Who Is Aslan Karatsev?

Aslan Karatsev Australian Open

Aslan Karatsev and his shocking tun to the 2021 Australian Open semifinals is undoubtedly one of the sport’s most surprising story lines in recent years. After coming through qualifying and recording impressive wins over the likes of Diego Schwartzman, Felix Auger-Aliassime, and Grigor Dimitrov, he has guaranteed a new career-high ranking of at least #42. Ahead of his semifinal with Novak Djokovic, let’s give a more detailed overview of the Russian’s career.

The Career of Aslan Karatsev

 Early Years and Tennis Development

Karatsev was born in Vladikavkaz, Russia, and his tennis background is different from many players’ on the tour. Whereas it is not uncommon for players to leave their native country in order to develop their tennis at an established academy, or to go through the U.S. college system to gain a degree whilst playing college tennis to develop their game, Karatsev went a different route and has trained in many countries. His family relocated to Israel when he was three years old, and he trained there until age 12. He then moved back to Russia, before moving to Halle, Barcelona, and finally Minsk. Karatsev has constantly searched for the right coaching setup to get the best out of his career. He has seemingly finally found the best coach for him in Yahor Yatsyk, the Belorussian who Karatsev credits for his unbelievable form.

 A Mainstay of the Futures and Challenger Tour

Although perhaps not a well known name to the casual tennis fan, to those who follow the ATP Challenger Tour–where tournaments often contain highly competitive and difficult draws for players–Karatsev is a well established player. The Russian has only played 18 ATP Tour matches on the main tour. His first appearance came courtesy of a wild card at the 2013 St. Petersburg Open. For the best part of a decade, Karatsev has been battling it out on the Futures and Challenger Tours.

On the Futures tour, Karatsev quickly found success, winning three singles titles in 2013. His game showed development, and the following year he reached his first Challenger Tour final. Karatsev won his first Challenger Tour title in 2015. However, he was unable to kick on from this success, despite also winning his first ATP Tour match that year against fellow Russian Mikhail Youzhny at the Kremlin Cup.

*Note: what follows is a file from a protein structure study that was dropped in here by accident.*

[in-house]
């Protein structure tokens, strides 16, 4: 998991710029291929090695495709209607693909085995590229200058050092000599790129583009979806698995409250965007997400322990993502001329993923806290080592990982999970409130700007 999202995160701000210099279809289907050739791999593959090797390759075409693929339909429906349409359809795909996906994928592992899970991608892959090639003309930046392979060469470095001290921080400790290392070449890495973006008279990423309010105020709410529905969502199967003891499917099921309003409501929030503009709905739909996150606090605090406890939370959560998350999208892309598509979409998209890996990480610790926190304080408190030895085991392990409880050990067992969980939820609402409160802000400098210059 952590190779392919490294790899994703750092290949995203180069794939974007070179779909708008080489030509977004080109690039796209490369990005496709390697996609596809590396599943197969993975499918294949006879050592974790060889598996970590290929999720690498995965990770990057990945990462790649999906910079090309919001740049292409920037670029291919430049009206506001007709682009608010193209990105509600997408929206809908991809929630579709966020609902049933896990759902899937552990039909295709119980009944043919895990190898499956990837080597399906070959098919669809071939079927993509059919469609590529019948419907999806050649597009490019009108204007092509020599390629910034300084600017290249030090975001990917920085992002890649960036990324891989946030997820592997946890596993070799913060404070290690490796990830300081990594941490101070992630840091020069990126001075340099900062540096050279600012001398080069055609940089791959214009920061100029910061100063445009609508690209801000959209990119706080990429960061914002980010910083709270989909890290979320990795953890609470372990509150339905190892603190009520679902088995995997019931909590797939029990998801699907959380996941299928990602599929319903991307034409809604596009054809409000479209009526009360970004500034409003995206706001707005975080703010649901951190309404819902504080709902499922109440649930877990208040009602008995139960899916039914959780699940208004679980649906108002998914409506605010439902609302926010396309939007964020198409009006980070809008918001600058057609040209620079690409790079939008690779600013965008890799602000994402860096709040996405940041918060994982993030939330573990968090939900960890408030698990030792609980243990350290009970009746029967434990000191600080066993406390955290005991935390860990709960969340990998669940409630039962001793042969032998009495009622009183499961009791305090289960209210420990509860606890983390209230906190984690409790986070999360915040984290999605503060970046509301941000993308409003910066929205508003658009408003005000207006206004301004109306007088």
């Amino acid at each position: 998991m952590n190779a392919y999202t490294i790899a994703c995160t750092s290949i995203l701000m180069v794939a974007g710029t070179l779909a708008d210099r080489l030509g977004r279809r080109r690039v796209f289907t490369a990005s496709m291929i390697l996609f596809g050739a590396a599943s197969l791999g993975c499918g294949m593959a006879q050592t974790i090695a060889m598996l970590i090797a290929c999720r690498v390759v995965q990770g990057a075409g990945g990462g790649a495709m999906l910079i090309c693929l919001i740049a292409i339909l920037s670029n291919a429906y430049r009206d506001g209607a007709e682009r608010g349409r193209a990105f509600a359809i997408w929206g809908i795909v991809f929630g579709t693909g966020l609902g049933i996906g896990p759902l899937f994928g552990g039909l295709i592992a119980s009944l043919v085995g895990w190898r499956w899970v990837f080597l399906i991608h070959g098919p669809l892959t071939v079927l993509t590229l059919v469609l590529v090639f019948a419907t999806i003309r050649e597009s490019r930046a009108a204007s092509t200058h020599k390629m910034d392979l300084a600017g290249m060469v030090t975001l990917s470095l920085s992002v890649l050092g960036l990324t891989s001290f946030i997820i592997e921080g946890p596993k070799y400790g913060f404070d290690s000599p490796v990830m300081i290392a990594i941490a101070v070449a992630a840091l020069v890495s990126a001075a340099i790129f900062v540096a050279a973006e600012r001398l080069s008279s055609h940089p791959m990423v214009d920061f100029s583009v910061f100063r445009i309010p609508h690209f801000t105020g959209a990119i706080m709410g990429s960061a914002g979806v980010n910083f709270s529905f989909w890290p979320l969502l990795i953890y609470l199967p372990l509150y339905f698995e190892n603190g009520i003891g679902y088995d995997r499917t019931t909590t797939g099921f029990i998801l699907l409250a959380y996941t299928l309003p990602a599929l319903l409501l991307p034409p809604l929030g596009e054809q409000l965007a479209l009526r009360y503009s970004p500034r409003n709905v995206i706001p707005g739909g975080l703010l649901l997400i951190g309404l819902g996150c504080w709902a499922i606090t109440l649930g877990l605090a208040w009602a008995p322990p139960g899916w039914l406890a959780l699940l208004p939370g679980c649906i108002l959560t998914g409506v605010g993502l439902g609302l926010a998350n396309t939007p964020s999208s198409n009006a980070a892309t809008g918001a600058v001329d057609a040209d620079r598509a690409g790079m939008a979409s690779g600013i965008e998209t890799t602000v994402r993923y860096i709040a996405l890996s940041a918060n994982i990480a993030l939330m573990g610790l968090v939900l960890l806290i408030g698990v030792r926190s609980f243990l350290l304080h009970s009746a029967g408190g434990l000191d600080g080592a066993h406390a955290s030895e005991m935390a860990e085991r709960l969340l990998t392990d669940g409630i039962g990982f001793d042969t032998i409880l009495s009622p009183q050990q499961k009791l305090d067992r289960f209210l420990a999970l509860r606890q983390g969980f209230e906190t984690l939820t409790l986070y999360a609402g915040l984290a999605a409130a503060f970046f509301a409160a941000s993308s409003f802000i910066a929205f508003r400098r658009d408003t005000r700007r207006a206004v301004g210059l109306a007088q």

Despite winning three Futures titles at the end of 2017 and the beginning of 2018, Karatsev was unable to win any titles in 2019. Going into 2020, there was no reason to suggest that Karatsev would have the best year of his career to date and begin a run of form that would see him reach his first Grand Slam semifinal.

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A Good Start to 2020 and Post-Lockdown Surge

The year started well for the Russian, as he reached his first Challenger Tour final since 2016 in Bangkok. He lost that final to Attila Balazs, who had reached an ATP final in Umag in 2019. However, due to COVID, there was no chance for Karatsev to build on this strong start to the season.

When tennis finally returned, Karatsev began the run of form that has seen him produce his best tennis of his career, and finally break through at Grand Slam level. In late August, Karatsev reached the final of the Prague Challenger 1. In the final, he played one of the biggest matches of his career against Stan Wawrinka. Despite falling 6-7 4-6, Karatsev proved to everyone that he was a force to be reckoned with by giving the Swiss a real challenge.

The following week, at the second Prague Challenger event, Karatsev won his first Challenger event in over five years. The following week he won another Challenger event, in Ostrava. Over the course of three weeks, Karatsev produced the best tennis of his career. This undoubtedly gave him the confidence to achieve the run we are seeing in Melbourne.

2021 Australian Open and the Lessons from Karatsev’s Success

Karatsev qualified for his first career Grand Slam event at the 2021 Australian Open. In his run to the semifinals, he recorded his first Top 10 win, defeating Diego Schwartzman in straight sets in the third round, hitting over fifty winners in the match. He came back from two sets to love down against Felix Auger Aliassime in his next match, and won his quarterfinal match after losing the first set to Grigor Dimitrov. In many ways, his path through the tournament sums up one of the main characteristics of his career to date: persistence. He is undoubtedly the massive underdog against Djokovic, but there is no pressure on the Russian. He can go out onto the court and swing freely. Whatever happens there, we can all learn lessons from Karatsev’s success.

Firstly, the ATP Challenger Tour deserves more exposure and coverage. There are many players like Karatsev who grind it out every single week to make a living. The standard on the Challenger Tour is high, and the players competing deserve more exposure and coverage. Secondly, it continues to show that more investment needs to be made in the lower levels of the sport to ensure that players like Aslan Karatsev can continue to break through. The players on the Challenger Tour can earn a decent and reasonable living whilst they try to become mainstays on the main tour.

We should all pay more attention to the “lower” tours. If we better know who these players are, the next Aslan Karatsev won’t take us by such surprise.

Main Photo from Getty.


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